I know the church is true. What Joseph Smith was a true prophet, and therefore the Book of Mormon which he translated is true too. And through the book, I can learn more about the desires of Jesus Christ and God. The prophet today, Thomas S. Monson is a prophet who can receive revelation directly from God, and he is a guide.

I share in Jesus’ name, Amen.

Week 4 – almost time to leave the CCM

Friends and family, whoever may be reading this!

Hello again, another week has quickly gone by, and once again, not too much has happened.

A missionary in our zone, Elder Kelly, sang at our Tuesday devotional. Background about him. He’s 24 years old, he went to Juilliard for a semester for Opera Singing, and before his mission, he was performing at Opera Houses and Cruise Ships. His performance was sooooo good, wow it was amazing.

The weather this week was pretty unfortunate. It’s been raining a little, but only during our gym times, so we couldn’t play too much futsal too much this week :/ On top of that, I lost my scriptures, and frantically searched everywhere for them, but found them. Thank Goodness. AND I lost my debit card -_- but luckily I had a backup, and solved it with the bank. WOO

The most exciting thing this week was getting some awesome MTC gear. I’ll have photos up soon, but they’re three tshirts and a case for my scriptures.

As for a spiritual experience, it was such a simple one, yet so powerful. We were preparing to practice teaching each other, and half of us were outside being told what kind of investigator to play by the teacher. While they were out doing that, we were praying individually, as we always do. In this prayer, I decided to focus more on my thanks, and as I thanked Heavenly Father for the plenty of blessings he’s poured onto me, I felt so much of the Spirit. I shed a tear as I knew and felt God’s love for me, his constant care. “For can a woman forget her sucking child, that she should not have compassion on the son of her womb? Yea, they may forget, yet will I not forget thee, O house of Israel. Behold, I have graven thee upon the palms of my hands; they walls are continually before me” 1 Nephi 21:15. I read that scripture many times this week, and each time I read it, I knew it was more and more true.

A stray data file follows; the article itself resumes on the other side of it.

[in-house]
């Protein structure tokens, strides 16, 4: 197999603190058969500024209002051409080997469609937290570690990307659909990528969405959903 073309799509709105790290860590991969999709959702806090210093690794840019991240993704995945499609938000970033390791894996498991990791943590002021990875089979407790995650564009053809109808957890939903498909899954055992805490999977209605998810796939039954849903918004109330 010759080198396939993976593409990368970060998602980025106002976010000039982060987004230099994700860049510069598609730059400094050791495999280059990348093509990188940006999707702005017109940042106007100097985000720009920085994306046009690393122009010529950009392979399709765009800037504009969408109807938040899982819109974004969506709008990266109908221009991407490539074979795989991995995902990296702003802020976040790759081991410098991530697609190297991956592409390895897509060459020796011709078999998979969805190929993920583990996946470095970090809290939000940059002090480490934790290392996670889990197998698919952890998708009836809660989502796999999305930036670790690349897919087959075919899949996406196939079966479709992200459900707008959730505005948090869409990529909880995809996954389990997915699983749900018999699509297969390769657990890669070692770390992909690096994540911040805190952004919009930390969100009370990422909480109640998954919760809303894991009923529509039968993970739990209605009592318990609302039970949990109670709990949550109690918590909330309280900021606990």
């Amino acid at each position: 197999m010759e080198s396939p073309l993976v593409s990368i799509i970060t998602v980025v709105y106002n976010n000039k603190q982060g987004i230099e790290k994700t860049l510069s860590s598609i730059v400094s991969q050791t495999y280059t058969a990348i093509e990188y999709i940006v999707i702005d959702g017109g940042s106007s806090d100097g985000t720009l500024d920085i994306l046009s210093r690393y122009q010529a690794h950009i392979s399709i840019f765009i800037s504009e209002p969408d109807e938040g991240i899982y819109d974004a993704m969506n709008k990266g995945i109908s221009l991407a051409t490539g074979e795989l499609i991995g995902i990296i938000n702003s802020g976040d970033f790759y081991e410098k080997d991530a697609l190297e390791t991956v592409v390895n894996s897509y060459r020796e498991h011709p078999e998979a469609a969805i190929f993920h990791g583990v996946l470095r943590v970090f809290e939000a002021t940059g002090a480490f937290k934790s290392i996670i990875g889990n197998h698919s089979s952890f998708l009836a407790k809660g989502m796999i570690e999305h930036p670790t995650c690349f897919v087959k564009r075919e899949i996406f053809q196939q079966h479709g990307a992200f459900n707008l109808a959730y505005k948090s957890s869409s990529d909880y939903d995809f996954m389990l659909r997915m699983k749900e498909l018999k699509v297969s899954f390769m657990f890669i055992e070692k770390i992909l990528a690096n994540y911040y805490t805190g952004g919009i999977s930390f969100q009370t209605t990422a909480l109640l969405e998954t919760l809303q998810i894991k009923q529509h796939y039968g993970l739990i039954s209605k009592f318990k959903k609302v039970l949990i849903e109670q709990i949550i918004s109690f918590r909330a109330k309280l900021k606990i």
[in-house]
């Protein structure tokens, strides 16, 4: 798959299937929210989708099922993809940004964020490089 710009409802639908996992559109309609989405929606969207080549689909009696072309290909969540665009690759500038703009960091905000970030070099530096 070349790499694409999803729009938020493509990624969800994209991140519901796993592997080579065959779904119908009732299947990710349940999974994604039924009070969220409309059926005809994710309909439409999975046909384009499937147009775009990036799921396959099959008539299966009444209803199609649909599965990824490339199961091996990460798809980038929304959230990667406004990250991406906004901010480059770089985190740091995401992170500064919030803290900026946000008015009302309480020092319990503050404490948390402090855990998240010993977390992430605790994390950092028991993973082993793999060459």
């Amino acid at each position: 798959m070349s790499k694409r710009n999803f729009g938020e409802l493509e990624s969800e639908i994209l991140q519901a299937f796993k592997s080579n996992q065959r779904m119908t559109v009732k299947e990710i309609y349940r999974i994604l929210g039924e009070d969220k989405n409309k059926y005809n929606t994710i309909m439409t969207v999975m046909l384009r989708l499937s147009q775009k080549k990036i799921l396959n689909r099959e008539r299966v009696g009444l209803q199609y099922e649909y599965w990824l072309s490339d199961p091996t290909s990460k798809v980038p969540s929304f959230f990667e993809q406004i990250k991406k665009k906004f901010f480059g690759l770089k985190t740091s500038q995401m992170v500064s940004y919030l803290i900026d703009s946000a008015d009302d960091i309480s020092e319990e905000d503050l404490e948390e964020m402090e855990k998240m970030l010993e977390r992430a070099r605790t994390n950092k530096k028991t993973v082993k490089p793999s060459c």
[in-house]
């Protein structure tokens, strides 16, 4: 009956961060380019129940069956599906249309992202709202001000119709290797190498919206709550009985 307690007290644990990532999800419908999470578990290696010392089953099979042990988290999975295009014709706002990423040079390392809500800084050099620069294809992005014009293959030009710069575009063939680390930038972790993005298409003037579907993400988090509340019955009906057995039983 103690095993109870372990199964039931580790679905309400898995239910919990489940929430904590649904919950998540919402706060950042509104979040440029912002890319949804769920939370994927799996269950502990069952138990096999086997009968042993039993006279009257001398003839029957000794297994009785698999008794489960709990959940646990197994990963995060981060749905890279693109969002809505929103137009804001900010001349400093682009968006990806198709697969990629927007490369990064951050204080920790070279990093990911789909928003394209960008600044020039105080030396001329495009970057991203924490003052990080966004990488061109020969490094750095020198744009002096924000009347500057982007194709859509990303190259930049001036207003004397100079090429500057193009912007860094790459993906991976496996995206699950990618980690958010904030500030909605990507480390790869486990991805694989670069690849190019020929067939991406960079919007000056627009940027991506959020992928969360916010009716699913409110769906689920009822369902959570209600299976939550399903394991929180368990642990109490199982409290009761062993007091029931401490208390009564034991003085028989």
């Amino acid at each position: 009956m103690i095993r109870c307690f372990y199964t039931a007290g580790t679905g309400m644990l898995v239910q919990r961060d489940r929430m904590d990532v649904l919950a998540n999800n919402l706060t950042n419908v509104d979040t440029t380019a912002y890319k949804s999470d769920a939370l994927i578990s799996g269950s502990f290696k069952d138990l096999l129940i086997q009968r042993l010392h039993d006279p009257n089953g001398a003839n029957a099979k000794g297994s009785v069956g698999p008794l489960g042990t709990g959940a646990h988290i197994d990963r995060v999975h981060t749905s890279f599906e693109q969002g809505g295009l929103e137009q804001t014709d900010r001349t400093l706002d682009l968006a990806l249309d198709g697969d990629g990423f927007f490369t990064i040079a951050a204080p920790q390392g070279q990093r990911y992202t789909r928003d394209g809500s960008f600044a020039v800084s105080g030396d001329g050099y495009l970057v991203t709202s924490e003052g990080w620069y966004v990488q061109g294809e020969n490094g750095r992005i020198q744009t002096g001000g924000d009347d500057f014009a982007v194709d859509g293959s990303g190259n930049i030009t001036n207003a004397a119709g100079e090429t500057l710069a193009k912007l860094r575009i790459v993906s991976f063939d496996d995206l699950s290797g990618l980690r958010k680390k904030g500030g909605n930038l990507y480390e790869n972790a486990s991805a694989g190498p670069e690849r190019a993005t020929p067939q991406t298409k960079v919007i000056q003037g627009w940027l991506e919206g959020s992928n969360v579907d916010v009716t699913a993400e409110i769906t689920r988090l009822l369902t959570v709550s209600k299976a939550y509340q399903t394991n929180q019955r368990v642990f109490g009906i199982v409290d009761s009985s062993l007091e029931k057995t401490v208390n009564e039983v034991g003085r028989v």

I’ve gotten a lot closer to my district, especially Elder Andersen and Elder Yamada (The half japanese guy and his companion). They both have girls back at home, and they’re probably all gonna get married when they get back. It’s kind of crazy, they’re a year younger (straight out of high school), and they’re actually talking about marriage…

Also, every week, natives leave the MTC to go the camp, and whenever they’re out in front of the cafeteria taking pictures and see us, they’ll stop me and my half-japanese friend and ask for pictures. Never knew them, never talked to them, but they were so delighted to see Asians in Mexico. It’s weird, workers, receptionists, every native, missionary and nonmissionary, has been curious about me. Some have asked me for my mission address. It’s a weird feeling… Going to be weird as one of the only Asian missionaries in Chile.